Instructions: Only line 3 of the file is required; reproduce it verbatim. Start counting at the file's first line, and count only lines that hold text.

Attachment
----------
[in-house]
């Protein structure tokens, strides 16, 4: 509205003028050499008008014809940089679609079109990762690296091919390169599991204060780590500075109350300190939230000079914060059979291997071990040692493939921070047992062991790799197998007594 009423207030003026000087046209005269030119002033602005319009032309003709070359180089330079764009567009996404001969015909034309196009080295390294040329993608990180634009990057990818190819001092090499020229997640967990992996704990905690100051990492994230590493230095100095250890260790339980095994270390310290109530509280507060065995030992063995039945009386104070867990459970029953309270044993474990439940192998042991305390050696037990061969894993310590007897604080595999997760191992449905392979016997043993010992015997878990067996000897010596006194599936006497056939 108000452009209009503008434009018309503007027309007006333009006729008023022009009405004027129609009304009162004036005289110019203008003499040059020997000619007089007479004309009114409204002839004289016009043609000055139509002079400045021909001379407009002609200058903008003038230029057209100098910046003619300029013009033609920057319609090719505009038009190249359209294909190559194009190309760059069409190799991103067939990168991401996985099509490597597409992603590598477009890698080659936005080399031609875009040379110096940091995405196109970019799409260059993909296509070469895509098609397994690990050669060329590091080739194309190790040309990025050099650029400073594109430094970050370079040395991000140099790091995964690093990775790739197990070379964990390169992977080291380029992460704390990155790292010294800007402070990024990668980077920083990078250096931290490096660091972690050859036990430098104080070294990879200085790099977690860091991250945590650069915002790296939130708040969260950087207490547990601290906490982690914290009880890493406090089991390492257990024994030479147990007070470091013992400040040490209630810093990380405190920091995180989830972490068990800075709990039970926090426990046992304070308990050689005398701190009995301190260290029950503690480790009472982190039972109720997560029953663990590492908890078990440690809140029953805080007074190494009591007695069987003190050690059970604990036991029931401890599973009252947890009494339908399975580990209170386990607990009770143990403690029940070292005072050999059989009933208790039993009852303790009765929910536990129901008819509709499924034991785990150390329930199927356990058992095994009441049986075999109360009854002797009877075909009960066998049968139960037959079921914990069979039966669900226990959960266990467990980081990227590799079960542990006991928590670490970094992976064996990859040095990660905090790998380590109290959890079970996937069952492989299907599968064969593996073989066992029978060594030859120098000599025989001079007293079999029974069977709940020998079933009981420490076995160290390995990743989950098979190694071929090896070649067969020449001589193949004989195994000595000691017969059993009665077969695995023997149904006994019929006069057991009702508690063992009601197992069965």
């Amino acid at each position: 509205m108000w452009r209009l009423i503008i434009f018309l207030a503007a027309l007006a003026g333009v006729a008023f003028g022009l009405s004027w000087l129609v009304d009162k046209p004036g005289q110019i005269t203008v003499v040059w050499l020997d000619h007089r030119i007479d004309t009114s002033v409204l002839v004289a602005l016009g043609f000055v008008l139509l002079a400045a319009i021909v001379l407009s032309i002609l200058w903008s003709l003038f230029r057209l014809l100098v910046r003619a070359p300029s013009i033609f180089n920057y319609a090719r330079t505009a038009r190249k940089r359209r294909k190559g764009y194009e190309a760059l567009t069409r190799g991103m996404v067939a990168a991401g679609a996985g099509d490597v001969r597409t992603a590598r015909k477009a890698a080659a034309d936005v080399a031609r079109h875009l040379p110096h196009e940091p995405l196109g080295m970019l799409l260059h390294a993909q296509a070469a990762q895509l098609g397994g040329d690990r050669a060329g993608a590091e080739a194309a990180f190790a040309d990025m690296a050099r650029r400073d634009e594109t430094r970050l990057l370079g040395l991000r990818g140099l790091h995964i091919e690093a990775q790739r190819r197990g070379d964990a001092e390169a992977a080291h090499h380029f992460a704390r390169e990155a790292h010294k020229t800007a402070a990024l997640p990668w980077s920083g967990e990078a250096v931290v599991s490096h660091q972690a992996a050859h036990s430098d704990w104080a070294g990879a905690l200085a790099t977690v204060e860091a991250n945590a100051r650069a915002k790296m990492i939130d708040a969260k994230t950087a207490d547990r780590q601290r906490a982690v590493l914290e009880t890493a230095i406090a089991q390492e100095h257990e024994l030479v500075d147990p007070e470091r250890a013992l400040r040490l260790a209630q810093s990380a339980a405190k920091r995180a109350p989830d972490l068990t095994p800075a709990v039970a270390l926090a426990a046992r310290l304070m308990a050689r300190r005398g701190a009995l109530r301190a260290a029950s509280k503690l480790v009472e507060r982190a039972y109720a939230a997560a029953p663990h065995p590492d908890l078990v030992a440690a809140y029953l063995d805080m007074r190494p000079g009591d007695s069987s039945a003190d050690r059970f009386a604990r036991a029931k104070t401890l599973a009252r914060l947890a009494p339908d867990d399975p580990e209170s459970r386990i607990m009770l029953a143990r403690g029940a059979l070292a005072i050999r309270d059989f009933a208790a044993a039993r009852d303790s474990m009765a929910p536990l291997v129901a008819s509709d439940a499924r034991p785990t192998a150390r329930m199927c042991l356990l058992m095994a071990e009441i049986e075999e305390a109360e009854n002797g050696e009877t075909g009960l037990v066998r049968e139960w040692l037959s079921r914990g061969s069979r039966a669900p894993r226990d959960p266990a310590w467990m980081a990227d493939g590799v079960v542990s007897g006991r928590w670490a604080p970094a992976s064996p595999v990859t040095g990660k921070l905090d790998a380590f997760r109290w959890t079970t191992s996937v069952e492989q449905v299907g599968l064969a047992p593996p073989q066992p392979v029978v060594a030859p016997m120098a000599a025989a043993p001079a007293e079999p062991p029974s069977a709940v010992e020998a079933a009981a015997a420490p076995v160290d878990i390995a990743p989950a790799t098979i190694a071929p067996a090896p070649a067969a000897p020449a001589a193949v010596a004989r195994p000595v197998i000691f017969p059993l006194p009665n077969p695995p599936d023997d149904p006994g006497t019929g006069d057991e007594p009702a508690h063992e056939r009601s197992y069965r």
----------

């Amino acid at each position: 509205m108000w452009r209009l009423i503008i434009f018309l207030a503007a027309l007006a003026g333009v006729a008023f003028g022009l009405s004027w000087l129609v009304d009162k046209p004036g005289q110019i005269t203008v003499v040059w050499l020997d000619h007089r030119i007479d004309t009114s002033v409204l002839v004289a602005l016009g043609f000055v008008l139509l002079a400045a319009i021909v001379l407009s032309i002609l200058w903008s003709l003038f230029r057209l014809l100098v910046r003619a070359p300029s013009i033609f180089n920057y319609a090719r330079t505009a038009r190249k940089r359209r294909k190559g764009y194009e190309a760059l567009t069409r190799g991103m996404v067939a990168a991401g679609a996985g099509d490597v001969r597409t992603a590598r015909k477009a890698a080659a034309d936005v080399a031609r079109h875009l040379p110096h196009e940091p995405l196109g080295m970019l799409l260059h390294a993909q296509a070469a990762q895509l098609g397994g040329d690990r050669a060329g993608a590091e080739a194309a990180f190790a040309d990025m690296a050099r650029r400073d634009e594109t430094r970050l990057l370079g040395l991000r990818g140099l790091h995964i091919e690093a990775q790739r190819r197990g070379d964990a001092e390169a992977a080291h090499h380029f992460a704390r390169e990155a790292h010294k020229t800007a402070a990024l997640p990668w980077s920083g967990e990078a250096v931290v599991s490096h660091q972690a992996a050859h036990s430098d704990w104080a070294g990879a905690l200085a790099t977690v204060e860091a991250n945590a100051r650069a915002k790296m990492i939130d708040a969260k994230t950087a207490d547990r780590q601290r906490a982690v590493l914290e009880t890493a230095i406090a089991q390492e100095h257990e024994l030479v500075d147990p007070e470091r250890a013992l400040r040490l260790a209630q810093s990380a339980a405190k920091r995180a109350p989830d972490l068990t095994p800075a709990v039970a270390l926090a426990a046992r310290l304070m308990a050689r300190r005398g701190a009995l109530r301190a260290a029950s509280k503690l480790v009472e507060r982190a039972y109720a939230a997560a029953p663990h065995p590492d908890l078990v030992a440690a809140y029953l063995d805080m007074r190494p000079g009591d007695s069987s039945a003190d050690r059970f009386a604990r036991a029931k104070t401890l599973a009252r914060l947890a009494p339908d867990d399975p580990e209170s459970r386990i607990m009770l029953a143990r403690g029940a059979l070292a005072i050999r309270d059989f009933a208790a044993a039993r009852d303790s474990m009765a929910p536990l291997v129901a008819s509709d439940a499924r034991p785990t192998a150390r329930m199927c042991l356990l058992m095994a071990e009441i049986e075999e305390a109360e009854n002797g050696e009877t075909g009960l037990v066998r049968e139960w040692l037959s079921r914990g061969s069979r039966a669900p894993r226990d959960p266990a310590w467990m980081a990227d493939g590799v079960v542990s007897g006991r928590w670490a604080p970094a992976s064996p595999v990859t040095g990660k921070l905090d790998a380590f997760r109290w959890t079970t191992s996937v069952e492989q449905v299907g599968l064969a047992p593996p073989q066992p392979v029978v060594a030859p016997m120098a000599a025989a043993p001079a007293e079999p062991p029974s069977a709940v010992e020998a079933a009981a015997a420490p076995v160290d878990i390995a990743p989950a790799t098979i190694a071929p067996a090896p070649a067969a000897p020449a001589a193949v010596a004989r195994p000595v197998i000691f017969p059993l006194p009665n077969p695995p599936d023997d149904p006994g006497t019929g006069d057991e007594p009702a508690h063992e056939r009601s197992y069965r």